Lawmakers pass bills to license police, pair cops with mental health counselors
Police reformers applauded the bills’ passage — but said both measures show much more work is needed to ensure police accountability. (Photo by Edwin J. Torres | Governor’s Office)
New Jersey lawmakers passed two police reform bills this week intended to weed out bad cops and improve police interactions with people in mental crisis.
The first measure would require law enforcement officers to be licensed, as professionals from doctors to manicurists must be. The second bill would establish a three-year pilot program in Essex, Burlington, and Middlesex counties that would pair mental health professionals with plainclothes officers to respond to certain emergencies.
Gov. Phil Murphy signed the second bill Thursday. The police licensure bill awaits his signature.
Police reformers applauded the bills’ passage — but said both measures show much more work is needed to ensure police accountability.
Zellie Thomas, an organizer with Black Lives Matter of Paterson, agreed licensing officers could help hold them accountable for misconduct and ensure bad cops don’t hopscotch around the state to new jobs every time they get fired or disciplined.
He called the mental health bill “a step in the right direction of acknowledging that police presence and police aggression can make situations worse.”
Police licenses would have to be renewed every three years, and officers could lose them if they get convicted of a crime, an act of domestic violence, or any offense that precludes them from carrying a firearm.
The bill tasks the state’s Police Training Commission with establishing and implementing the licensure process, standards, and criteria that could result in suspension, revocation, restrictions, or denial. The commission would report license revocations to a national database to ensure decertified officers don’t pursue public safety jobs in other states.
Thomas noted the commission would be “heavily stacked with law enforcement or law enforcement-adjacent people.”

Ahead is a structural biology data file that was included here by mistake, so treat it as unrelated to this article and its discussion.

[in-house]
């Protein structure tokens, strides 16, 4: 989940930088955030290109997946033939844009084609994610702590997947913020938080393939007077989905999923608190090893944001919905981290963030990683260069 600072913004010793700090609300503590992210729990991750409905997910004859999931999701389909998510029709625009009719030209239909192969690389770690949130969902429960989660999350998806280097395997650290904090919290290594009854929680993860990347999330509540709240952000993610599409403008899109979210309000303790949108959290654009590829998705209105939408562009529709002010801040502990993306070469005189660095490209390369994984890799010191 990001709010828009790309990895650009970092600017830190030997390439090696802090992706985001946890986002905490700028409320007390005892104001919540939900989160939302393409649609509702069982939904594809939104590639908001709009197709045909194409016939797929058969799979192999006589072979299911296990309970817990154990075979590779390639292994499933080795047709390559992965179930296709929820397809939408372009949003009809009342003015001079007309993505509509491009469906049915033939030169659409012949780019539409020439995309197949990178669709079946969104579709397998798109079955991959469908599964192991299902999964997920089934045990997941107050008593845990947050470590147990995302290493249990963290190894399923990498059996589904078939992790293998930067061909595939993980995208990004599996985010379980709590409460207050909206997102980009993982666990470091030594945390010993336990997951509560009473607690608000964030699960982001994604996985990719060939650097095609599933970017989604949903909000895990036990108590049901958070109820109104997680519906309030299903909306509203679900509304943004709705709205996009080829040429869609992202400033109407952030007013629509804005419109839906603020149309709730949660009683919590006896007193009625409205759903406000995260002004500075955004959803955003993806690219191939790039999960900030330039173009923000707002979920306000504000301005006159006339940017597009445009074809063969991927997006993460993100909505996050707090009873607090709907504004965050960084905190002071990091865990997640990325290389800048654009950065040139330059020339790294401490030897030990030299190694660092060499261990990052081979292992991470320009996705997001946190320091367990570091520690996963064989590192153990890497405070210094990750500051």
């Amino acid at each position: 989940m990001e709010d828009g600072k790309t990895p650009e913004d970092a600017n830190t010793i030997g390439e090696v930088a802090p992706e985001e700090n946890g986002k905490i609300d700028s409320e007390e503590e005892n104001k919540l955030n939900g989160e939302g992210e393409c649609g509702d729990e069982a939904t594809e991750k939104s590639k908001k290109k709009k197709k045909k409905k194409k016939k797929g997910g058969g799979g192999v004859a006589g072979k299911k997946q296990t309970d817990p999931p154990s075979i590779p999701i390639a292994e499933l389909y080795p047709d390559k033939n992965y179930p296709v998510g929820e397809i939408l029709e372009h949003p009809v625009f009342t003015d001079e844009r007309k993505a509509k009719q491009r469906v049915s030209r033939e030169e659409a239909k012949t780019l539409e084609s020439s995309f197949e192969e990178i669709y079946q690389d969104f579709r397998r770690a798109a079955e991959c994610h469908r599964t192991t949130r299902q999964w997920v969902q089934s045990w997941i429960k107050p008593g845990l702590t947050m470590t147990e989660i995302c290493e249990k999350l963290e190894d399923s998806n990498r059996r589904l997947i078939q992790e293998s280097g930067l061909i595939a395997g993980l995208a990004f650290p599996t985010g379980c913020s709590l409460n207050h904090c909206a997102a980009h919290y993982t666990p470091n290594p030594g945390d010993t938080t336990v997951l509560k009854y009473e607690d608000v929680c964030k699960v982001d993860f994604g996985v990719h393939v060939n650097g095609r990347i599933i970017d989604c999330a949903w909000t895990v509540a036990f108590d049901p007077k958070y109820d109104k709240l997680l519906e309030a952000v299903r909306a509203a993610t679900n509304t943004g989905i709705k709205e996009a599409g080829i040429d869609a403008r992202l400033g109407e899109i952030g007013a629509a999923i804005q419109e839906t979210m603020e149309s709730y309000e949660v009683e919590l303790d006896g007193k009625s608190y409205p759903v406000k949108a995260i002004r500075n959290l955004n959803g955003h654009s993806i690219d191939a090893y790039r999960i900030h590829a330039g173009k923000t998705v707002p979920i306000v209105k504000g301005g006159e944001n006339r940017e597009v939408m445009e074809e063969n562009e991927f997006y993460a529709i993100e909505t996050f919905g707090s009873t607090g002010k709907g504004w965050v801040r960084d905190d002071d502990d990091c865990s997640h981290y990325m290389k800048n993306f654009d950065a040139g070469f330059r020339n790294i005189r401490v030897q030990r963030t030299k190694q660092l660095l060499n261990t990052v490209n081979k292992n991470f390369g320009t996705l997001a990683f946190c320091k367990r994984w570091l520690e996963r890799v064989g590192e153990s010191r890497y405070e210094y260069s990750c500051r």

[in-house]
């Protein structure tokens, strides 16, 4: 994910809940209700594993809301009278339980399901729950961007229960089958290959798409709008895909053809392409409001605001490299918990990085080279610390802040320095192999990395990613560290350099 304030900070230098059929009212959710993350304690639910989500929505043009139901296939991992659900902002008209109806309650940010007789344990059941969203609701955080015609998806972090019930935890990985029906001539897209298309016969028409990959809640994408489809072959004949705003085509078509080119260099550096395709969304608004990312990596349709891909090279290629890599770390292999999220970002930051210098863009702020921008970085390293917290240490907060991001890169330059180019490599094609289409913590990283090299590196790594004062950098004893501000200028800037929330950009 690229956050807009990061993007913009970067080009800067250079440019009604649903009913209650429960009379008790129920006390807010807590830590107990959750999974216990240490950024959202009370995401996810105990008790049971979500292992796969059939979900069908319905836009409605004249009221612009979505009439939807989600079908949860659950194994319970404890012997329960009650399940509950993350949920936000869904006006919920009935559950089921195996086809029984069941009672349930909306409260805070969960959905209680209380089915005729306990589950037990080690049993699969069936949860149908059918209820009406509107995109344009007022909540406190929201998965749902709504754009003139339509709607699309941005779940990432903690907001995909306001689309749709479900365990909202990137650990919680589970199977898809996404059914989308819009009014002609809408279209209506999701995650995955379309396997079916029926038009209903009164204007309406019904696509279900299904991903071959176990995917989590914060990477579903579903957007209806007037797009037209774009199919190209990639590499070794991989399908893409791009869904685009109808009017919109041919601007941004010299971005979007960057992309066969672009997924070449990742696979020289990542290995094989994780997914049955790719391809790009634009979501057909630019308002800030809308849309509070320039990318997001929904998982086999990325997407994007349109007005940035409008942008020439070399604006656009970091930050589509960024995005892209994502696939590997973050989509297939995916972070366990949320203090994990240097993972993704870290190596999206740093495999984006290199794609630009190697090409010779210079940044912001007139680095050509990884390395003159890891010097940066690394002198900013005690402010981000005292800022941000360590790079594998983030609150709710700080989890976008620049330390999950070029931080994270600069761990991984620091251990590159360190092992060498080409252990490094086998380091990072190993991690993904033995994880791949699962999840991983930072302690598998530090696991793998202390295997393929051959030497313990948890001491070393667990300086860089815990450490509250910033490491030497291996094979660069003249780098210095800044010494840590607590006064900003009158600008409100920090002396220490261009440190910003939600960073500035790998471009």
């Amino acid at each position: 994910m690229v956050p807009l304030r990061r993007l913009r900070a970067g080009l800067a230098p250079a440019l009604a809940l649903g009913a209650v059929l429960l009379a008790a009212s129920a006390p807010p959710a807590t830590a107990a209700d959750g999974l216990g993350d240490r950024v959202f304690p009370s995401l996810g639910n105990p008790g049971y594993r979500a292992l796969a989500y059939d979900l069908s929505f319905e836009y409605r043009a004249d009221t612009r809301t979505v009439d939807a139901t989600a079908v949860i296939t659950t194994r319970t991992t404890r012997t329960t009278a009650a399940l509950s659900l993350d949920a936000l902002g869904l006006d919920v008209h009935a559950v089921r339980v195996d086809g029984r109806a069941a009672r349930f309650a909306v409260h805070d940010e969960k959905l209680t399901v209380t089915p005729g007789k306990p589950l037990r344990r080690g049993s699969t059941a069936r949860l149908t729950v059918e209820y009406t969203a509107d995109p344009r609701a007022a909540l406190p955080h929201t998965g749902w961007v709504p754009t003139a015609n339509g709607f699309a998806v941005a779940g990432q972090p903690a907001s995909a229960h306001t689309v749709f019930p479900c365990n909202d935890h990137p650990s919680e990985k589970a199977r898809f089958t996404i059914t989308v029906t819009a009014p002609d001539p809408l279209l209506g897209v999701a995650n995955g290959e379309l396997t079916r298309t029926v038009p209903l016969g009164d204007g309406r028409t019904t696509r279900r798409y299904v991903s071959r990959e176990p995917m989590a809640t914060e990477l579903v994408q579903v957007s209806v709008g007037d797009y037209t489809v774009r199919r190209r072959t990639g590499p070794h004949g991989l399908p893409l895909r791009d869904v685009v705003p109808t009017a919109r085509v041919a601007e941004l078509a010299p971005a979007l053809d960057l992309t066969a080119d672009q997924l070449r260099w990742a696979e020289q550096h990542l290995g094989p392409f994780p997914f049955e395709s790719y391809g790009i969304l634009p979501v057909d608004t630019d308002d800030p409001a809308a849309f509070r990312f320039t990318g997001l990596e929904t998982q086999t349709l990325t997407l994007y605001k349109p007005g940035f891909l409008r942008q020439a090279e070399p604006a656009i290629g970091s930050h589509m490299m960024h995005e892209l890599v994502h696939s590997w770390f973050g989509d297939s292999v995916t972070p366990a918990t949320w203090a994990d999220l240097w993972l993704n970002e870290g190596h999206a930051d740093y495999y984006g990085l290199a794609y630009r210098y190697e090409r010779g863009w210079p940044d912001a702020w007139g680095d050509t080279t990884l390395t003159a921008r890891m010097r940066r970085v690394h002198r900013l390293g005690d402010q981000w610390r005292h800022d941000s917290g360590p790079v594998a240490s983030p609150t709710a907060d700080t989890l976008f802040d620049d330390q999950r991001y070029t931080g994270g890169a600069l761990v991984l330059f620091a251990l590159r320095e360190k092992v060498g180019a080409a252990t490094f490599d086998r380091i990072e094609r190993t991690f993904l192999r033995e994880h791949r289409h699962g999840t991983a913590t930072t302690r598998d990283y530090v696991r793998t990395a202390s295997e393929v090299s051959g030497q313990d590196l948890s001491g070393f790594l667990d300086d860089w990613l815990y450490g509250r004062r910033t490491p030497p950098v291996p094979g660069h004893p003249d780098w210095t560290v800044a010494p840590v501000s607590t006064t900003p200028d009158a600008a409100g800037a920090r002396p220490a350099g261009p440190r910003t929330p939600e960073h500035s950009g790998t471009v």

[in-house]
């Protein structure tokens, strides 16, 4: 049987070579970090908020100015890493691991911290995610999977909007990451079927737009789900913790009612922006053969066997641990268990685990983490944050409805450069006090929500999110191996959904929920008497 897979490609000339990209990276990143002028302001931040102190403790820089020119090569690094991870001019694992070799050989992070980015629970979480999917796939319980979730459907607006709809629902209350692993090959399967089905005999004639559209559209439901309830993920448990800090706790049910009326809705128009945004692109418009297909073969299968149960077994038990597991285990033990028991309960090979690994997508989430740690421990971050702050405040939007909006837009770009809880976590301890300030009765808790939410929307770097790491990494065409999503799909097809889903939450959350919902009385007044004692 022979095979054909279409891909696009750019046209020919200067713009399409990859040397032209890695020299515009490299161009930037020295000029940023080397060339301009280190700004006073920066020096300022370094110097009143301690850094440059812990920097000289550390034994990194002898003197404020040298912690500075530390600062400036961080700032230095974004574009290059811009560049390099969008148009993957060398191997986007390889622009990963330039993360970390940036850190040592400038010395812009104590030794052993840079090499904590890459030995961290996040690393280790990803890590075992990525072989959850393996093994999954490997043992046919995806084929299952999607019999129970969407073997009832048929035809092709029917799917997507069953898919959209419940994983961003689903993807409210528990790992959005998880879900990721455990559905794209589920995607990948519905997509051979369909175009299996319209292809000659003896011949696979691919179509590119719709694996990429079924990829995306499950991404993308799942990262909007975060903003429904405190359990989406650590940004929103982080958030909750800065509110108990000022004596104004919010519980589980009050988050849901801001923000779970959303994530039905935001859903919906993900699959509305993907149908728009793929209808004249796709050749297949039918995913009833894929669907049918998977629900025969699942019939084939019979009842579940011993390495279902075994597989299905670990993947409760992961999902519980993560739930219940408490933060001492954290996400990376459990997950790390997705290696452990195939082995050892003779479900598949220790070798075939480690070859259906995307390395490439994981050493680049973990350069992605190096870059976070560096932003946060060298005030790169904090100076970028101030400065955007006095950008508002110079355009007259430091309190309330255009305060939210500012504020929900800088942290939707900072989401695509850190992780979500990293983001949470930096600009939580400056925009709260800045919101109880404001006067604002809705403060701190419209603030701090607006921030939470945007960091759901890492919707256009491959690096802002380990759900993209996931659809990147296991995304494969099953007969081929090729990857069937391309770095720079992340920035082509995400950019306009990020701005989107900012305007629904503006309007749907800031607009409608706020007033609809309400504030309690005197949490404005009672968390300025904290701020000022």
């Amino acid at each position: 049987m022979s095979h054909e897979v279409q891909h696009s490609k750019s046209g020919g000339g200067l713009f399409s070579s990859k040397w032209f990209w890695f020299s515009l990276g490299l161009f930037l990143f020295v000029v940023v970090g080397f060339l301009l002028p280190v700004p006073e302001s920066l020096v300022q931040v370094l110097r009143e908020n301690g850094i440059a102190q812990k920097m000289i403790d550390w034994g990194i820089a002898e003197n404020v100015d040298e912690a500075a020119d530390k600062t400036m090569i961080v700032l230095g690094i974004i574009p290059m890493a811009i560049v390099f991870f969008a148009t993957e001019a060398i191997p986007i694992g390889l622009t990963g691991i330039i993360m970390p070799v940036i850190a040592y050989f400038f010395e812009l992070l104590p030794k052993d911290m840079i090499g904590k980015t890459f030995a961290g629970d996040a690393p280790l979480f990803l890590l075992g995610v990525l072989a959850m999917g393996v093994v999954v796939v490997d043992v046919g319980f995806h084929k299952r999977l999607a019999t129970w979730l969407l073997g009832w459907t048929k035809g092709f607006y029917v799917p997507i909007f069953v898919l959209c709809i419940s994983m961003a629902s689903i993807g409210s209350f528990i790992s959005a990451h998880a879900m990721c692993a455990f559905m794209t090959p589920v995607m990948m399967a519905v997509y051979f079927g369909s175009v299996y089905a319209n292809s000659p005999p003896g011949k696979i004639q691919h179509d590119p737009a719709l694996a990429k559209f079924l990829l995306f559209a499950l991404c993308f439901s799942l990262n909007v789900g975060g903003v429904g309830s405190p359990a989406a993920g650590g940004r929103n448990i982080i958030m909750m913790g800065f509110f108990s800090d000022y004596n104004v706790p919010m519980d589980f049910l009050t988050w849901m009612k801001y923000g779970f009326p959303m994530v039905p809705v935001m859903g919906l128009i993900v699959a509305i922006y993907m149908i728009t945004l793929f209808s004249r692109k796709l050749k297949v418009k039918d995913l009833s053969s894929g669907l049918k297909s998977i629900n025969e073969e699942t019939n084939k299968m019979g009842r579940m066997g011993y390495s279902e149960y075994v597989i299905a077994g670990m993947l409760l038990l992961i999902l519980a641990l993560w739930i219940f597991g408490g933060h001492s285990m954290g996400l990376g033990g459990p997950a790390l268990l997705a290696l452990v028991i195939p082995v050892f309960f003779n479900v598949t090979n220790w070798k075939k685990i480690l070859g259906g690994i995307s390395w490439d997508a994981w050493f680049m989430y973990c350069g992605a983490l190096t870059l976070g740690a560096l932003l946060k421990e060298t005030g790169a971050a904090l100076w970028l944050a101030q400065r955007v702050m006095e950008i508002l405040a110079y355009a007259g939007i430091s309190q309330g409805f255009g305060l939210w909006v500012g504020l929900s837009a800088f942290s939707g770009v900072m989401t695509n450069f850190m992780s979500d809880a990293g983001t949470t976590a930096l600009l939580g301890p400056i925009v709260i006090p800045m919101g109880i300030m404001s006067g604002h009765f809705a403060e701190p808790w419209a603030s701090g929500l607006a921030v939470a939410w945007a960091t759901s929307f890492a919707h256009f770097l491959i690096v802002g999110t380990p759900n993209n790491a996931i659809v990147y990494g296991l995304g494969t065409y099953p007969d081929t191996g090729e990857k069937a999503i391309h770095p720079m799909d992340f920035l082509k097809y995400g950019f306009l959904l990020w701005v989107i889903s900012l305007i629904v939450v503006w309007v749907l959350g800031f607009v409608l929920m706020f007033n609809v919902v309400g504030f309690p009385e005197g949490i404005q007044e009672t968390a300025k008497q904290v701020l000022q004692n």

Under the bill passed Wednesday, four members of the public would serve on the commission, which otherwise includes individuals from 15 law enforcement agencies, the state Department of Education, and the New Jersey State League of Municipalities.
“These measures the legislators are passing to create community trust are always going to fail if the community is not involved,” Thomas said.
The bill comes with a $6 million price tag to put licensure in place. It passed unanimously in the Senate. In the Assembly, 70 lawmakers approved it, with eight Republicans voting no.
Yannick Wood, director of the criminal justice reform program at the New Jersey Institute for Social Justice, said his group will press the commission “to be more inclusive of social justice organizations who represent communities of color and people that are actually impacted by policing.”
Police transparency remains elusive in New Jersey. Legislation that would make police disciplinary records public has been long-stalled. While the state Attorney General’s Office began requiring law enforcement agencies to publicly report major discipline last year, the reports are so brief and vague that reformers have decried their usefulness as an accountability tool.
And the police licensing bill passed Wednesday does not require the commission to post its licensing decisions online, as reformers had urged to ensure transparency, Wood said.
Lawmakers also have repeatedly failed to act on a bill that would create civilian review boards with subpoena power to investigate police misconduct and recommend discipline and policy changes.
“There needs to be a shift towards passing legislation that will truly create accountability,” Thomas said.
The mental health program — called Arrive Together, short for “Alternative Response to Reduce Instances of Violence and Escalation” — is intended to deescalate potentially volatile encounters between police and people in crisis from emotional distress or a mental health issue, while also ensuring that person gets treatment instead of incarceration. More than half of fatal police encounters involve someone who is in mental or emotional crisis.
The bill includes a $2 million appropriation to implement the pilot program. It passed unanimously in both chambers.
Both bills represent sizeable investments in policing at a time when reformers have called on policymakers to instead invest directly in communities to remedy the root causes of crime, like poverty, addiction, unemployment, and mental illness, Thomas added.
“That’s the conversation that we need to start having in this country — that public safety doesn’t always mean more police or investing in the police departments,” he said.
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